Important Art by Edvard Munch
The Sick Child is one of Munch's earliest works, considered by the artist "a breakthrough" for setting the tone for his early career in which death, loss, anxiety, madness, and the preoccupations of a troubled soul were his chief subject matter. Devoted to his deceased sister, Johanne Sophie, the painting depicts the bedridden fifteen-year-old with a grieving woman beside her, the latter probably a representation of Munch's mother who had preceded Sophie in death, also from tuberculosis, eleven years prior. The rough brushstrokes, scratched surface, and melancholic tones of this painting all reveal a highly personal memorial. The work was highly criticized for its "unfinished appearance" when first exhibited, but nonetheless championed by Munch's spiritual mentor, Hans Jæger, as a masterful achievement.
If the Sick Child is a loving tribute to Munch's favorite sister, Johanne Sophie, Night in St. Cloud is a far more complex and darker memorial to the artist's father who had died the previous year. Created not long after Munch's arrival in Paris, Night in St. Cloud reveals the immediate influence of Post-Impressionists Van Gogh and Toulouse-Lautrec, whose many portraits of solitary figures or empty rooms inform this canvas. Munch's tribute to his father is composed of a darkened, seemingly hallowed room bathed in crepuscular light, indeed a space occupied only by shadows and stillness. The rendition is befitting of their tense relationship. In other paintings that focus on death, Munch made the subject physically present; however, in this instance, Munch's father's passing evokes only a sense of cool abandon. Notably, this work presages Pablo Picasso's Blue period.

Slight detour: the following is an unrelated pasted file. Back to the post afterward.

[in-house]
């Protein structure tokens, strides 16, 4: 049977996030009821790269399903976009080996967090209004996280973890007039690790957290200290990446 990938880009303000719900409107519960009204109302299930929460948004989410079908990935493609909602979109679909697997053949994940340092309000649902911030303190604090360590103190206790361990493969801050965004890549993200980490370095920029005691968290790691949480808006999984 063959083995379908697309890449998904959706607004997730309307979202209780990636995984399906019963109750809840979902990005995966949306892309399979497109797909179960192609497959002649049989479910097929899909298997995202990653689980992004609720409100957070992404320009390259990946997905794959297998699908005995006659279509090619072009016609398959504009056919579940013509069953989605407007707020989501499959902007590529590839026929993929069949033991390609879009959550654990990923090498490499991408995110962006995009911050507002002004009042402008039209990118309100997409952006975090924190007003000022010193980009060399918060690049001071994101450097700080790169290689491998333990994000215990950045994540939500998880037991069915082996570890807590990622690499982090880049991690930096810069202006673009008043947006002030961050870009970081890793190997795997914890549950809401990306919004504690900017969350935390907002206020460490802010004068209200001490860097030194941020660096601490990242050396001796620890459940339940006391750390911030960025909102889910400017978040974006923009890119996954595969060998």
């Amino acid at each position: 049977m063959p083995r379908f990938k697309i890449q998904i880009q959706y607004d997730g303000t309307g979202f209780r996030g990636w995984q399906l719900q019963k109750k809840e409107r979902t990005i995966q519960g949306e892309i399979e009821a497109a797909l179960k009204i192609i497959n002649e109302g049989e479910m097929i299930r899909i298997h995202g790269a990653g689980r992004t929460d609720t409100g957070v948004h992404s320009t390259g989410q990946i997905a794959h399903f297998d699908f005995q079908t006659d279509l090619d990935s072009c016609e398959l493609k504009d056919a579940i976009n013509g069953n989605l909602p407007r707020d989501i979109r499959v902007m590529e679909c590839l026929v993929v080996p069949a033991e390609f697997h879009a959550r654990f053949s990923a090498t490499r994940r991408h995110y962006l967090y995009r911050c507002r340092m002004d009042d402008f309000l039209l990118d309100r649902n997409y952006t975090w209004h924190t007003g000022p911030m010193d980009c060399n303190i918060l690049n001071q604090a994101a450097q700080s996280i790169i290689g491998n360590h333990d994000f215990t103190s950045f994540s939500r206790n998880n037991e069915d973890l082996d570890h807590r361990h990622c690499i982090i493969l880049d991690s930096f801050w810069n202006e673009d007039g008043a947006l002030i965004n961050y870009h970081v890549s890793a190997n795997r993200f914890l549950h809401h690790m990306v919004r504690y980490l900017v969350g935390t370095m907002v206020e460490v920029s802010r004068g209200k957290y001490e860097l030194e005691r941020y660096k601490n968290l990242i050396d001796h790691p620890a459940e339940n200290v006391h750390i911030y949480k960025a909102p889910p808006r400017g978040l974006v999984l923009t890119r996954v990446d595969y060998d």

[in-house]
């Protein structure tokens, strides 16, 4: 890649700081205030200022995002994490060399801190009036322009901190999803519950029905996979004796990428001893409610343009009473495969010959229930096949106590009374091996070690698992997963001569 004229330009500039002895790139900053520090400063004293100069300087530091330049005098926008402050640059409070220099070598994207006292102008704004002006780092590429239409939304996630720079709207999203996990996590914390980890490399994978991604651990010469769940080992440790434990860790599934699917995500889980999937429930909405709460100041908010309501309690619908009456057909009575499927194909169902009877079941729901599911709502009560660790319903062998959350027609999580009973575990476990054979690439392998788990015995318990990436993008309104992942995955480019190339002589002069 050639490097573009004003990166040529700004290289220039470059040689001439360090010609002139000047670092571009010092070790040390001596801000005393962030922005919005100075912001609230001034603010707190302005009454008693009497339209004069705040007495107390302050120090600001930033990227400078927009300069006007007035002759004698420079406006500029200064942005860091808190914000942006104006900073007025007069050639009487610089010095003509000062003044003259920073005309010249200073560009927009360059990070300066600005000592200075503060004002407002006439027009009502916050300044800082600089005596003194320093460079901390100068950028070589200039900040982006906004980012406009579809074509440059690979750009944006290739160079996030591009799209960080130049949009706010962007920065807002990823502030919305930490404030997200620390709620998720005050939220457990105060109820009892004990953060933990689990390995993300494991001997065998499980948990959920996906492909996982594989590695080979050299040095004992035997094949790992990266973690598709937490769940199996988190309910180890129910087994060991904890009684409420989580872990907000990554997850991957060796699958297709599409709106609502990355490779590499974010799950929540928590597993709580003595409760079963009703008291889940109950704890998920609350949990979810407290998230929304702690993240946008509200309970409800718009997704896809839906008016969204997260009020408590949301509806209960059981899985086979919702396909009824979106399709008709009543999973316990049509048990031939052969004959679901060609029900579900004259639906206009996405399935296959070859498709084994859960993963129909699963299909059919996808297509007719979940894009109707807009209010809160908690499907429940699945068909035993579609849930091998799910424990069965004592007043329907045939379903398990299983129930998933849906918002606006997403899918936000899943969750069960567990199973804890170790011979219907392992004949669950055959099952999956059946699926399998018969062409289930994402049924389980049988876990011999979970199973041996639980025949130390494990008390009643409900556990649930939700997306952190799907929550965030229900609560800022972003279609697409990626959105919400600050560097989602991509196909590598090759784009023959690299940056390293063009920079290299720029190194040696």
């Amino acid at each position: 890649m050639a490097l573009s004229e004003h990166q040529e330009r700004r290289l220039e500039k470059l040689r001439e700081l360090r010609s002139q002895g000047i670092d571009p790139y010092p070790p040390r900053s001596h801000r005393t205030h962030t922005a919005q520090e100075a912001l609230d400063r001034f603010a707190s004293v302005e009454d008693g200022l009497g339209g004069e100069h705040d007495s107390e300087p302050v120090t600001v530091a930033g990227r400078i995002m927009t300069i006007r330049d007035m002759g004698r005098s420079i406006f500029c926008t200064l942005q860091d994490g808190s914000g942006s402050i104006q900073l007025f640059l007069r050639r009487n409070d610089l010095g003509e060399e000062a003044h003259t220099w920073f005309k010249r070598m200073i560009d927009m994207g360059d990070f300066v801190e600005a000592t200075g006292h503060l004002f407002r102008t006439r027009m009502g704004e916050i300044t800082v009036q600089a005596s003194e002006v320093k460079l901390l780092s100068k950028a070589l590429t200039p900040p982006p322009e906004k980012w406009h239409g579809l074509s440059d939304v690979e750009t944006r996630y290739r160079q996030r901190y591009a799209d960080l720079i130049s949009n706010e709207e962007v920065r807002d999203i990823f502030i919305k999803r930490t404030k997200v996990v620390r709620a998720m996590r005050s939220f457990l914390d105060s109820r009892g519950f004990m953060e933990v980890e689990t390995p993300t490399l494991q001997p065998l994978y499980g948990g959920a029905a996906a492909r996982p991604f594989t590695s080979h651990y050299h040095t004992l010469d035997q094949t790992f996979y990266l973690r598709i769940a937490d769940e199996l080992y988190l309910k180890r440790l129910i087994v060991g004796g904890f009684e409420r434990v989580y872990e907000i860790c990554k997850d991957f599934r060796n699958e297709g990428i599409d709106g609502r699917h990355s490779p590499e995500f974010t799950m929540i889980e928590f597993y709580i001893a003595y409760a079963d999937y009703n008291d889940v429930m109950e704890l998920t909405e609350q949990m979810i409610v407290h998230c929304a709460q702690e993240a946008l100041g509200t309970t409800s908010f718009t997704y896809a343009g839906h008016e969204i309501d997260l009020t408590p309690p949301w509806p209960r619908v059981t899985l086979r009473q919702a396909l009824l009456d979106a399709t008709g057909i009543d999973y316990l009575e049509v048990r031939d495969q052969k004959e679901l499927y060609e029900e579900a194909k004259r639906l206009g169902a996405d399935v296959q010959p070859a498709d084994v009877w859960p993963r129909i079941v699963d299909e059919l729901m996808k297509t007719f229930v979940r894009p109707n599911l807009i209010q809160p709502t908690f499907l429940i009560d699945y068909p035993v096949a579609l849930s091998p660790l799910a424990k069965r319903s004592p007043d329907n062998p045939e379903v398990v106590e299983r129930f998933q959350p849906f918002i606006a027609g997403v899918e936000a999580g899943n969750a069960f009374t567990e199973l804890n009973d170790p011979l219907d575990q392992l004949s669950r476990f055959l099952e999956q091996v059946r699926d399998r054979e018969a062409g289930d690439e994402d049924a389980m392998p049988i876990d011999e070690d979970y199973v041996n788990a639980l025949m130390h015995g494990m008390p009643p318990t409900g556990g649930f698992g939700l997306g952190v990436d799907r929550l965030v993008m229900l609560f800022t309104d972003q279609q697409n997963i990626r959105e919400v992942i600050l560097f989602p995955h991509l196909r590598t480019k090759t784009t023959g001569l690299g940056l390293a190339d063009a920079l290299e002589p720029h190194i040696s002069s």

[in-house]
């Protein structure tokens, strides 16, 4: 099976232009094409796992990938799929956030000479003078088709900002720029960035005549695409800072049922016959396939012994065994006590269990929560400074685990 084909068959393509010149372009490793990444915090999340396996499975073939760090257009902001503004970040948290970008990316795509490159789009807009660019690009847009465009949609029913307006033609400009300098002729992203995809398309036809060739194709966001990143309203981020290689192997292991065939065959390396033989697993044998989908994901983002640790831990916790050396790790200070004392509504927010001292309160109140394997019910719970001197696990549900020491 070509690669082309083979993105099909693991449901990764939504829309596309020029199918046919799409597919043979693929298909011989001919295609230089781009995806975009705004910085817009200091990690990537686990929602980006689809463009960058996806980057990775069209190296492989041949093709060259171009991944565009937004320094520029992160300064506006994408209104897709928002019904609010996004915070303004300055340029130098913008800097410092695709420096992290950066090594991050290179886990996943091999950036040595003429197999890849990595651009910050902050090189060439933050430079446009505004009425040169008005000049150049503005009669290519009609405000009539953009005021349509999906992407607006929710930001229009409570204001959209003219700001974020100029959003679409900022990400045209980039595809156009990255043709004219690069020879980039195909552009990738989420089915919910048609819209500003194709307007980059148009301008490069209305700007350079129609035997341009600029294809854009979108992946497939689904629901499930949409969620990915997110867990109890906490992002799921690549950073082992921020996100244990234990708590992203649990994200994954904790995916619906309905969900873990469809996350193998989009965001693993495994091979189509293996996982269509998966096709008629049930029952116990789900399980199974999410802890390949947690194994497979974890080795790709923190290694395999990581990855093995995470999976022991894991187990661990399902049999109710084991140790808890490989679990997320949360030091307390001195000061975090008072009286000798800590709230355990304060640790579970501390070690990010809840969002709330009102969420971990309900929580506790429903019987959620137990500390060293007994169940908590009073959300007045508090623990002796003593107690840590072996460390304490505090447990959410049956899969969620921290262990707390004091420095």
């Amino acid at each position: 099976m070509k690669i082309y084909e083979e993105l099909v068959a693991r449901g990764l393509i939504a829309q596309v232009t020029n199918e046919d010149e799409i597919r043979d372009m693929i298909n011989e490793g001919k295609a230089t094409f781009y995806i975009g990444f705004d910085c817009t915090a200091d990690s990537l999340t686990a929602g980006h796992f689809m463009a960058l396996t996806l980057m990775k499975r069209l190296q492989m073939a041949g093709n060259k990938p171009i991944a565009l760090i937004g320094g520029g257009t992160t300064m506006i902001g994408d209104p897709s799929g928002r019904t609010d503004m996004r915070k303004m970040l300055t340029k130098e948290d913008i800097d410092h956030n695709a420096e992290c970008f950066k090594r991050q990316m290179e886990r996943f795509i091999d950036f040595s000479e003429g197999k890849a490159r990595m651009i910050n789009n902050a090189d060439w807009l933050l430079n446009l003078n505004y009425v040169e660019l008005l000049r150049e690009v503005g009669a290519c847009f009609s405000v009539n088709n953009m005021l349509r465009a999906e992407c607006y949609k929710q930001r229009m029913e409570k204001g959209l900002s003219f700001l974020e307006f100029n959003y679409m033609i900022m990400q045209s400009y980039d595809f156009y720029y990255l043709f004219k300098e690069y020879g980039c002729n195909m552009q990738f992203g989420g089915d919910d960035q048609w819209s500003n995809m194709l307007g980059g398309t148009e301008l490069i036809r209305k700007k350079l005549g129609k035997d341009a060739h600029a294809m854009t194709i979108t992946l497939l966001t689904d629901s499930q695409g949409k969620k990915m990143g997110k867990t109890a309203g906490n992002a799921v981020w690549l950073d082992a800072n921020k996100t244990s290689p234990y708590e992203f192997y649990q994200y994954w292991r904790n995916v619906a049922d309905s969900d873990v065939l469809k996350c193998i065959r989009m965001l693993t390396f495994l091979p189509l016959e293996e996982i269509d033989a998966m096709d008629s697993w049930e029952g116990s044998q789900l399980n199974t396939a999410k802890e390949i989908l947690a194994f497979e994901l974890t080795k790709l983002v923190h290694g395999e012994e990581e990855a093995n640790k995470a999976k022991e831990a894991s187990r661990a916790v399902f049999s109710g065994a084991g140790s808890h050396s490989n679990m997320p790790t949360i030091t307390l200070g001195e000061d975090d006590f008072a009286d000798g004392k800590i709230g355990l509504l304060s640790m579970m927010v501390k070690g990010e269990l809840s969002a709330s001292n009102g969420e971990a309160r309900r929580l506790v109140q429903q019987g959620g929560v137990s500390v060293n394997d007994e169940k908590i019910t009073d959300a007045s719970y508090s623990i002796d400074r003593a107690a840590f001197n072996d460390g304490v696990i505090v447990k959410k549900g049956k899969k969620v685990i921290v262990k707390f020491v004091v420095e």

The significance of Munch's The Scream within the annals of modern art cannot be overstated. It stands among an exclusive group, including Van Gogh's Starry Night (1889), Picasso's Les Demoiselles d'Avignon (1907), and Matisse's Red Studio (1911), comprising the quintessential works of modernist experiment and lasting innovation. The fluidity of Munch's lateral and vertical brushwork echoes the sky and clouds in Starry Night, yet one may also find the aesthetic elements of Fauvism, Expressionism, and perhaps even Surrealism arising from this same surface.
The setting of The Scream was suggested to the artist by a walk along a road overlooking the city of Oslo, apparently upon Munch's arrival at, or departure from, a mental hospital where his sister, Laura Catherine, had been interned. It is unknown whether the artist observed an actual person in anguish, but this seems unlikely; as Munch later recalled, "I was walking down the road with two friends when the sun set; suddenly, the sky turned as red as blood. I stopped and leaned against the fence ... shivering with fear. Then I heard the enormous, infinite scream of nature."
This is one of two painted versions of The Scream that Munch rendered around the turn of the 20th century; the other (c. 1910) is currently in the collections of the Munch Museum, Oslo. In addition to these painted versions, there is a version in pastel and a lithograph.